Nurses get to wear comfortable scrubs to work each day—and many hospitals and doctor's offices allow nurses the freedom to choose their own scrubs. This allows nurses to have a little bit of fun with their outfit choices rather than having to wear the same uniform day in and day out.
Cons of a Nursing Career
While nursing jobs can be extremely rewarding, there are some potential drawbacks to consider as well.
Stress and Burnout
Unfortunately, nursing jobs tend to be inherently stressful. In fact, studies have found that up to 34% of surveyed nurses report struggling with their emotional health since the beginning of the COVID-19 pandemic. Furthermore, 75% of surveyed nurses report feeling stressed at work. Dealing with multiple patients, handling bedside losses, long hours, and other factors can contribute to stress as a nurse, so this is something to keep in mind before you embark on this career path.
Exposure to Illnesses
Working with sick patients comes with inherent exposure to all kinds of illness, especially contagious viruses and diseases. In fact, studies have found that 83% of nurses report coming to work sick at least once during the past year. Even though nurses rely on personal protective equipment (PPE) like masks and face shields to protect them from the spread of illness, this is still a risk nursing professionals must accept.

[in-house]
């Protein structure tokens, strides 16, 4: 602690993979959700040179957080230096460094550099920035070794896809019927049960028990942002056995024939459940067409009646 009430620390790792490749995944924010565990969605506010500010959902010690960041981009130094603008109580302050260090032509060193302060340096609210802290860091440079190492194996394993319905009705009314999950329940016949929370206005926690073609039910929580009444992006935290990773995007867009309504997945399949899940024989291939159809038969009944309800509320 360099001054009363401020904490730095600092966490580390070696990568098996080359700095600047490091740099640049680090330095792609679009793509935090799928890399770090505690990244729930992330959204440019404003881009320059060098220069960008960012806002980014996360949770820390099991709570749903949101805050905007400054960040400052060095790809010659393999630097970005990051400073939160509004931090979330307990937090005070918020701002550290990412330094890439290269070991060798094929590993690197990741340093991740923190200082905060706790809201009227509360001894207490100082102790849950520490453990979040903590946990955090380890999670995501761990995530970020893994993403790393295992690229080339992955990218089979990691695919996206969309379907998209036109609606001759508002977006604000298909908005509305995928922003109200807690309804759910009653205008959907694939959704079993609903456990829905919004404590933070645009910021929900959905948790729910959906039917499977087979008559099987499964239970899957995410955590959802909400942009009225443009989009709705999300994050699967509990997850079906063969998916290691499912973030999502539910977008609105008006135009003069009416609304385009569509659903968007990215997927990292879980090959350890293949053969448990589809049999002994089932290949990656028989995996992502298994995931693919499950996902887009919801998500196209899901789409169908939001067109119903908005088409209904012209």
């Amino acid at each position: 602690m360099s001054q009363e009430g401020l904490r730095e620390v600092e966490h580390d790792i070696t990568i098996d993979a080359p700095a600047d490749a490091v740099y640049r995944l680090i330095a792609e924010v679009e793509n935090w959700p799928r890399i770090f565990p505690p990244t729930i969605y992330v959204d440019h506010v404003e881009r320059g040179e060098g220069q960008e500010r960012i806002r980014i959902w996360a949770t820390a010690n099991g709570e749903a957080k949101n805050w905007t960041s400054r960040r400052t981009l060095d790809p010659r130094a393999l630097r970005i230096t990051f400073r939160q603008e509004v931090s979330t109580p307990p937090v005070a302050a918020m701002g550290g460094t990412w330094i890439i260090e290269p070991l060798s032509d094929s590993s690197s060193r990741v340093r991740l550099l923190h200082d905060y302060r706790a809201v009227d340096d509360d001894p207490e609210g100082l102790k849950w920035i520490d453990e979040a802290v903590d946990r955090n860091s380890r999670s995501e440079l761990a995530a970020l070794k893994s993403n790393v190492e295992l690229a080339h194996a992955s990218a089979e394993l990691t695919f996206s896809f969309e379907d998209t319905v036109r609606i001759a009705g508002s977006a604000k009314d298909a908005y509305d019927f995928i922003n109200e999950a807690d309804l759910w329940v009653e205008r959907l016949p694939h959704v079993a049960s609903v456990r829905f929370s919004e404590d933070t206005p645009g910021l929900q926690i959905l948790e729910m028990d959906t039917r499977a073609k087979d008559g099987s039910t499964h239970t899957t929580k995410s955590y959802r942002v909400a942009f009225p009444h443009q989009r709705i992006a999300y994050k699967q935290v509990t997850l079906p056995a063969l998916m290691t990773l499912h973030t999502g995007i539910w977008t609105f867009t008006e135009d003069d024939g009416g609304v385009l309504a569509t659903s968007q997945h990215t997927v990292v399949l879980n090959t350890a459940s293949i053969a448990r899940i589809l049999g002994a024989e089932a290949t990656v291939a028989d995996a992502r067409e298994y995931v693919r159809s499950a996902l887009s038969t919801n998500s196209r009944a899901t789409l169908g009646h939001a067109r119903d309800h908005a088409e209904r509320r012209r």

Long or Multiple Shifts
Typical shifts in the nursing field are 12 hours long, which can be exhausting. It's not uncommon, for example, for a nurse to work from 7am until 7pm. On the flip side, because of these long shifts, many nurses enjoy three or four days off per week. For some, this could be a welcome trade-off to a "traditional" 9-5 job with only two days off per week.
Standing for Long Periods
Very seldom do nurses get a chance to sit down and take a rest, aside from during dedicated meal breaks. It is not uncommon for nurses to spend the majority of their shifts on their feet, so it's important to wear supportive shoes on the job.